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Other ideas and recipes from the same magazine clipping. Can’t wait to try them all! They would all make a darling gift for someone if put into a cute little re-useable glass or plastic container with a bow.

Jambalaya

 

Jambalaya is a Creole dish originally from Louisiana. It’s creation was a combination of French and Spanish influences in the deep South of America, and is closely related to the Spanish paella.

The basis of any Jambalaya is meat(s), vegetables, and rice simmered in some sort of stock. Some versions of Jambalaya add tomatoes for “red Jambalaya”, while others do not and rely on meat drippings for a brownish color. The accepted classic version cooks meat, typically chicken, sausage, and/or shrimp with celery, onions, and bell peppers. Then tomatoes and possibly other vegetables are added, and finally equal parts rice and chicken stock, and simmered until cooked.

According to Wikipedia, “Jambalaya is differentiated from gumbo and étouffée by the way in which the rice is included. In these dishes, the rice is cooked separately and is served as a bed on which the main dish is served. In the usual method of preparing jambalaya, a rich stock is created from vegetables, meat, and seafood; raw rice is then added to the broth and the flavor is absorbed by the grains as the rice cooks.”

This dish is absurdly simple to cook, you just need to have the right ingredients and the patience to let them cook slowly so the flavors can develop and meld. I had bought some chicken breast and shrimp on sale, and had two sausages in the freezer, so of course Jambalaya was just begging to be made. It is possible to make a vegetarian Jambalaya, and you can include only one or two of the meats, or any other kind you prefer; the basic recipe and method is the same.

Ingredients:

  • 2 sausages, sliced
  • 1 boneless, skinless chicken breast, diced
  • 1 cup shrimp, deveined
  • 2 stalks celery, diced
  • 1/2 large white onion, diced
  • 1/2 bell pepper, diced
  • 1 cup chicken stock
  • 1 cup white or brown rice
  • 2 tbsp Cajun/creole spices if you have it
  • 1 can diced tomatoes with green chilies

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Step 1: Dice up the celery, peppers, and onion and put in a pot with a few tbsp butter. Saute until soft.

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Step 2: Add in the meats, cover and let cook until the shrimp is fully pink, the sausage is browned, and the chicken is completely white.

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Step 3: Add in spices and canned tomatoes, simmer covered for 5-10 minutes.

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Step 4: Add 1 cup raw rice and 1 cup chicken stock, bring to a boil, then cover and simmer on low for 30-40 minutes. When the rice is cooked, it’s ready.

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Jambalaya is a filling, delicious meal with complex flavors from all the various vegetables and meats cooking together.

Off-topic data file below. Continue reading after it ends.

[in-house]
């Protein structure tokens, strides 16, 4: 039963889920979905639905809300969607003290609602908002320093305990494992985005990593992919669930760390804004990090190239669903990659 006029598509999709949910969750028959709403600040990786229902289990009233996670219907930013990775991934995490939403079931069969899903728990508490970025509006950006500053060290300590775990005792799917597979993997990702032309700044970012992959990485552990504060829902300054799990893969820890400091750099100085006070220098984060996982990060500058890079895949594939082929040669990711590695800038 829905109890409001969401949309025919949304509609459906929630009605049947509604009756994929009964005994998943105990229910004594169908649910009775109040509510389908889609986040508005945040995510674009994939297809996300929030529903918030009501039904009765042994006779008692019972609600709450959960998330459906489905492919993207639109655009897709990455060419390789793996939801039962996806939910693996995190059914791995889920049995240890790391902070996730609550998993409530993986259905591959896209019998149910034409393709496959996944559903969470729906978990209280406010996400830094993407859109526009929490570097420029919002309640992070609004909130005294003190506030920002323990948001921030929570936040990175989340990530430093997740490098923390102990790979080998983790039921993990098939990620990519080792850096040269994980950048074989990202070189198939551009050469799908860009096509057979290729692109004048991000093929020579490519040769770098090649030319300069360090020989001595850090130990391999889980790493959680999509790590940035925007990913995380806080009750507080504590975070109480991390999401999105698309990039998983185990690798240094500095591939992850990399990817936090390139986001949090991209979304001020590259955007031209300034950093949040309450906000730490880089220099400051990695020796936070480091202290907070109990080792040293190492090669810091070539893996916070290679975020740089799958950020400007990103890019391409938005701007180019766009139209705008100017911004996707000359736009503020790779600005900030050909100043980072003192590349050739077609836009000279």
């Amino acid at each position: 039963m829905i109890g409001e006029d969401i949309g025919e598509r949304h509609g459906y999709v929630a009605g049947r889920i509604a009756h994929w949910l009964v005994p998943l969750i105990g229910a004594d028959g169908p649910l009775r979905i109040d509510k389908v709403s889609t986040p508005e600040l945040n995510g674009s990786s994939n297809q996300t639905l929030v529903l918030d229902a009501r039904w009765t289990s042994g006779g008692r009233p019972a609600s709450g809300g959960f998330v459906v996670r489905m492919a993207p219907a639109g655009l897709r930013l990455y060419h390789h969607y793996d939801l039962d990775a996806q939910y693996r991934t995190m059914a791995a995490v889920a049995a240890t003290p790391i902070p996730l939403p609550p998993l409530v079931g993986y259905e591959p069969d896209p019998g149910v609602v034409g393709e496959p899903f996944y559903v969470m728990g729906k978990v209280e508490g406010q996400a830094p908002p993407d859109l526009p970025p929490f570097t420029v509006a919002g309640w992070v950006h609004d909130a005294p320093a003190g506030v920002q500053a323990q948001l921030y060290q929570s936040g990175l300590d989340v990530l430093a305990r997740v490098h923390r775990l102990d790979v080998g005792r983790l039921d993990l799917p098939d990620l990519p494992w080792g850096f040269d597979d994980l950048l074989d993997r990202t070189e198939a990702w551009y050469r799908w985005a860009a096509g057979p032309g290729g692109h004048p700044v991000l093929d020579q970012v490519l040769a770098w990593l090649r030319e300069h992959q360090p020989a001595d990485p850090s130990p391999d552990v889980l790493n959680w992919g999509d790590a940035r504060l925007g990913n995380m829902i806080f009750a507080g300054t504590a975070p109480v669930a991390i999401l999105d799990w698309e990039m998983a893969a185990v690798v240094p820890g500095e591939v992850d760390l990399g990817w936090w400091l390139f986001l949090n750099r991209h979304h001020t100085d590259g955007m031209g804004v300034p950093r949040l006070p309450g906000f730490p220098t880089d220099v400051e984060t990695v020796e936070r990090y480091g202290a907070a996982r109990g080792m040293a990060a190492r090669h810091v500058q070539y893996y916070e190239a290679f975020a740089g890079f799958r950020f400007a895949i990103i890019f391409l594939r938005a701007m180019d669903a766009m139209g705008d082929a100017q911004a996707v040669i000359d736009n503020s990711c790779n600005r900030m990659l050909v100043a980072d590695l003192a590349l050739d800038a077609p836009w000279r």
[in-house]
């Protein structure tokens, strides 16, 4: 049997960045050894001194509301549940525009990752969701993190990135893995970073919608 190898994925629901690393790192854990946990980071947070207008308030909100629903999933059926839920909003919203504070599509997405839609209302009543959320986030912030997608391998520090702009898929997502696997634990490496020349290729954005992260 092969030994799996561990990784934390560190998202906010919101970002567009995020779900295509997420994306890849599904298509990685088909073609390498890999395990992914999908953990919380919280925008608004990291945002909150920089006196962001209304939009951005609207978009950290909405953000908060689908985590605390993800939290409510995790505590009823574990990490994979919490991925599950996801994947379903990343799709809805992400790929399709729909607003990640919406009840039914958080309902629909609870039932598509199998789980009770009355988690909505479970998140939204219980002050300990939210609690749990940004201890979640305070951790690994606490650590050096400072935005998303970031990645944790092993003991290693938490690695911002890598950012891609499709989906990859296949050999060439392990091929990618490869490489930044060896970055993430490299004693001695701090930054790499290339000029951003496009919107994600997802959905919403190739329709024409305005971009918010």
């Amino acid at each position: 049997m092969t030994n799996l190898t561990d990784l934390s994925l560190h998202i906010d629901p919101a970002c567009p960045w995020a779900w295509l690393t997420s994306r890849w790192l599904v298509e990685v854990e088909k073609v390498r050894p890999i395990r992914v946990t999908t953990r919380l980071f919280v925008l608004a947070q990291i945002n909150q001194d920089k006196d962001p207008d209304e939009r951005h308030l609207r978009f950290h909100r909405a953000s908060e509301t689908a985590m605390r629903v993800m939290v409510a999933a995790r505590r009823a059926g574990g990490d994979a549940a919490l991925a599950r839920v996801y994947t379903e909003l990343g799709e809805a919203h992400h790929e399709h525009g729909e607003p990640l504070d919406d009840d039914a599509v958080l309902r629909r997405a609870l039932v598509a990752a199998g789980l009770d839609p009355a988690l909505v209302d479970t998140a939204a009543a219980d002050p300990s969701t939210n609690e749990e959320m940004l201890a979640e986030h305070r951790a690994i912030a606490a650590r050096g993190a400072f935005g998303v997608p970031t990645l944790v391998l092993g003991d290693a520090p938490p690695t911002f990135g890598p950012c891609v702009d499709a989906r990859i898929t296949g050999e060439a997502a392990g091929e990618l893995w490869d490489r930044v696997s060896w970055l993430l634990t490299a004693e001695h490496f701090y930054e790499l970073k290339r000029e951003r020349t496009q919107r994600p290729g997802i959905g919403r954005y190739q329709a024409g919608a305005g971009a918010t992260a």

You can shorten cook time by cooking the rice separately and pouring the red jambalaya over the rice. This dish can also be made in a slow cooker to save you time. Just add all the ingredients, and cook on low for 4-6 hours. The end result should be similar.

Lean Green Guacamole

 

Not going to lie, I absolutely LOVE avocados. I think they make just about anything better, including all kinds of Mexican food, smoothies, sandwiches, salads, and dips. Never would I turn down guacamole. Especially Chipotle’s… there’s magic in there, and maybe some crack.

So when I read a recipe on Sparkpeople for guacamole involving extra healthy green stuff, I had to try it out!

This recipe adds in the goodness of greens and cucumber to add extra vitamins and bulk. It also decreases how much fat you eat per serving.

Ingredients:

  • 1/3 cucumber
  • 1 cup spinach
  • 2 avocados
  • 1/4 red onion
  • 2 tbsp lime juice
  • Garlic salt

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Step 1: Dice up your veggies, peel and pit the avocado. Use a knife to cut all the way around it, then twist to separate halves. Pull out the pit by running a spoon along it and then pop it out.

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Step 2: Combine in a blender all ingredients. Save 1/2 of one avocado if you like extra chunks, and wait to add diced onion if you like the crunch bites. I just blended all of it together into one creamy mess.

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Step 3: Try really hard to keep yourself from eating the whole bowl!

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This stuff is so delicious. I found it a little bit watery, probably because the cucumber I used was getting old. The cucumber does give it a bit of a fresher taste, so don’t be alarmed. Add as much lemon or lime juice as you like. You could use fresh garlic cloves in place of garlic salt if you have it.

If you follow the recipe from Sparkpeople exactly, here’s the Nutrition Info breakdown:

  • Servings Per Recipe: 8
  • Amount Per Serving
  • Calories: 76.4
  • Total Fat: 6.7 g
  • Cholesterol: 0.0 mg
  • Sodium: 143.8 mg
  • Total Carbs: 4.7 g
  • Dietary Fiber: 3.1 g
  • Protein: 1.0 g